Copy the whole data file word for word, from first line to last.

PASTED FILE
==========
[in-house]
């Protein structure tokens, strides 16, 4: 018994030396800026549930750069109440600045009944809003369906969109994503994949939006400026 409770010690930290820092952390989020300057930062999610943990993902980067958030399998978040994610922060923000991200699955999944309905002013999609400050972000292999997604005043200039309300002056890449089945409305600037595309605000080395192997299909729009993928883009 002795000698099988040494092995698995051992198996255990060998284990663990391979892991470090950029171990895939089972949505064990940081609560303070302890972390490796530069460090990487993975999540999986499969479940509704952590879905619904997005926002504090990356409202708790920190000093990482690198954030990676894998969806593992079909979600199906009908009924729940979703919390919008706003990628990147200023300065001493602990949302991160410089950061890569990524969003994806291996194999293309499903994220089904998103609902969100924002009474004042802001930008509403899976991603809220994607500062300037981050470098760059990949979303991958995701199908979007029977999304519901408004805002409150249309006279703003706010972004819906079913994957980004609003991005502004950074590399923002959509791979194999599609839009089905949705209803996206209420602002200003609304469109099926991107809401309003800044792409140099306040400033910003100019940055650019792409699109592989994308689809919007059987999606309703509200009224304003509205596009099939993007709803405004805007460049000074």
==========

[in-house]
């Protein structure tokens, strides 16, 4: 018994030396800026549930750069109440600045009944809003369906969109994503994949939006400026 409770010690930290820092952390989020300057930062999610943990993902980067958030399998978040994610922060923000991200699955999944309905002013999609400050972000292999997604005043200039309300002056890449089945409305600037595309605000080395192997299909729009993928883009 002795000698099988040494092995698995051992198996255990060998284990663990391979892991470090950029171990895939089972949505064990940081609560303070302890972390490796530069460090990487993975999540999986499969479940509704952590879905619904997005926002504090990356409202708790920190000093990482690198954030990676894998969806593992079909979600199906009908009924729940979703919390919008706003990628990147200023300065001493602990949302991160410089950061890569990524969003994806291996194999293309499903994220089904998103609902969100924002009474004042802001930008509403899976991603809220994607500062300037981050470098760059990949979303991958995701199908979007029977999304519901408004805002409150249309006279703003706010972004819906079913994957980004609003991005502004950074590399923002959509791979194999599609839009089905949705209803996206209420602002200003609304469109099926991107809401309003800044792409140099306040400033910003100019940055650019792409699109592989994308689809919007059987999606309703509200009224304003509205596009099939993007709803405004805007460049000074």